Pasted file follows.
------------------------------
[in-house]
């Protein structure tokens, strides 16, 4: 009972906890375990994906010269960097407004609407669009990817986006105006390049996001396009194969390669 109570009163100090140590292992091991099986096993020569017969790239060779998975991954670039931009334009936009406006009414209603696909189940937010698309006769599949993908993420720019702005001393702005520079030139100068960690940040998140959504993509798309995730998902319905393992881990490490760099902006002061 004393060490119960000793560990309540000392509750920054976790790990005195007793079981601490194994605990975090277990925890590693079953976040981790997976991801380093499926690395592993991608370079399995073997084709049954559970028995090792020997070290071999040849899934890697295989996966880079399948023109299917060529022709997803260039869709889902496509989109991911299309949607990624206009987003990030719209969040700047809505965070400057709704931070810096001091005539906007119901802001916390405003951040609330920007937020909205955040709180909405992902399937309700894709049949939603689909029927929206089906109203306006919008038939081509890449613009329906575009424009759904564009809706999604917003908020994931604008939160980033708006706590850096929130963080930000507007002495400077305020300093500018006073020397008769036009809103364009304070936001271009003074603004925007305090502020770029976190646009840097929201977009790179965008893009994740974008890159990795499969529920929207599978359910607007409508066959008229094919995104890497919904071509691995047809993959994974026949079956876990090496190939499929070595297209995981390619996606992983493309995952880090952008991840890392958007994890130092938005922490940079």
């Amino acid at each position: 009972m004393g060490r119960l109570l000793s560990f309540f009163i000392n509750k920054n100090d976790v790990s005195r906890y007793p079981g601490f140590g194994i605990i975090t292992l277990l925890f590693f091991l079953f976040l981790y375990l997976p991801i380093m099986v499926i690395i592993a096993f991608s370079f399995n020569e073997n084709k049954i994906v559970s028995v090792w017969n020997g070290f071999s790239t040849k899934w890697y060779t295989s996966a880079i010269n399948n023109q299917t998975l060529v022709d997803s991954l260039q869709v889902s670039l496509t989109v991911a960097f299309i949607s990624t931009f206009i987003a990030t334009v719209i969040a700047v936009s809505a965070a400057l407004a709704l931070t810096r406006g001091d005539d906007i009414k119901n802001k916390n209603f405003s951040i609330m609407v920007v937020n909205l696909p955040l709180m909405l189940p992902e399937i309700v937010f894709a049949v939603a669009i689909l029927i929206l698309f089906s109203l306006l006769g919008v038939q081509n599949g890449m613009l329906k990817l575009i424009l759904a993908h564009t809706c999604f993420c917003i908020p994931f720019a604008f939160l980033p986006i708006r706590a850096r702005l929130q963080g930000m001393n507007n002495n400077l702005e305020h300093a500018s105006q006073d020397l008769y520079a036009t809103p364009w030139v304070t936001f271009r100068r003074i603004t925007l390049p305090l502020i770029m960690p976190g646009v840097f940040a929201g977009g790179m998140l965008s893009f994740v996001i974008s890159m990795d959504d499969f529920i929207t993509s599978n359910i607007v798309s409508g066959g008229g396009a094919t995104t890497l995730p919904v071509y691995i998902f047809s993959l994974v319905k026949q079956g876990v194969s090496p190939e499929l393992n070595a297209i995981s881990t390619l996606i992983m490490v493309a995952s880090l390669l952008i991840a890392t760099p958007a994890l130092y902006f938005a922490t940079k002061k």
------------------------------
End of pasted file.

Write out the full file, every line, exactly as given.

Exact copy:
[in-house]
């Protein structure tokens, strides 16, 4: 009972906890375990994906010269960097407004609407669009990817986006105006390049996001396009194969390669 109570009163100090140590292992091991099986096993020569017969790239060779998975991954670039931009334009936009406006009414209603696909189940937010698309006769599949993908993420720019702005001393702005520079030139100068960690940040998140959504993509798309995730998902319905393992881990490490760099902006002061 004393060490119960000793560990309540000392509750920054976790790990005195007793079981601490194994605990975090277990925890590693079953976040981790997976991801380093499926690395592993991608370079399995073997084709049954559970028995090792020997070290071999040849899934890697295989996966880079399948023109299917060529022709997803260039869709889902496509989109991911299309949607990624206009987003990030719209969040700047809505965070400057709704931070810096001091005539906007119901802001916390405003951040609330920007937020909205955040709180909405992902399937309700894709049949939603689909029927929206089906109203306006919008038939081509890449613009329906575009424009759904564009809706999604917003908020994931604008939160980033708006706590850096929130963080930000507007002495400077305020300093500018006073020397008769036009809103364009304070936001271009003074603004925007305090502020770029976190646009840097929201977009790179965008893009994740974008890159990795499969529920929207599978359910607007409508066959008229094919995104890497919904071509691995047809993959994974026949079956876990090496190939499929070595297209995981390619996606992983493309995952880090952008991840890392958007994890130092938005922490940079």
């Amino acid at each position: 009972m004393g060490r119960l109570l000793s560990f309540f009163i000392n509750k920054n100090d976790v790990s005195r906890y007793p079981g601490f140590g194994i605990i975090t292992l277990l925890f590693f091991l079953f976040l981790y375990l997976p991801i380093m099986v499926i690395i592993a096993f991608s370079f399995n020569e073997n084709k049954i994906v559970s028995v090792w017969n020997g070290f071999s790239t040849k899934w890697y060779t295989s996966a880079i010269n399948n023109q299917t998975l060529v022709d997803s991954l260039q869709v889902s670039l496509t989109v991911a960097f299309i949607s990624t931009f206009i987003a990030t334009v719209i969040a700047v936009s809505a965070a400057l407004a709704l931070t810096r406006g001091d005539d906007i009414k119901n802001k916390n209603f405003s951040i609330m609407v920007v937020n909205l696909p955040l709180m909405l189940p992902e399937i309700v937010f894709a049949v939603a669009i689909l029927i929206l698309f089906s109203l306006l006769g919008v038939q081509n599949g890449m613009l329906k990817l575009i424009l759904a993908h564009t809706c999604f993420c917003i908020p994931f720019a604008f939160l980033p986006i708006r706590a850096r702005l929130q963080g930000m001393n507007n002495n400077l702005e305020h300093a500018s105006q006073d020397l008769y520079a036009t809103p364009w030139v304070t936001f271009r100068r003074i603004t925007l390049p305090l502020i770029m960690p976190g646009v840097f940040a929201g977009g790179m998140l965008s893009f994740v996001i974008s890159m990795d959504d499969f529920i929207t993509s599978n359910i607007v798309s409508g066959g008229g396009a094919t995104t890497l995730p919904v071509y691995i998902f047809s993959l994974v319905k026949q079956g876990v194969s090496p190939e499929l393992n070595a297209i995981s881990t390619l996606i992983m490490v493309a995952s880090l390669l952008i991840a890392t760099p958007a994890l130092y902006f938005a922490t940079k002061k």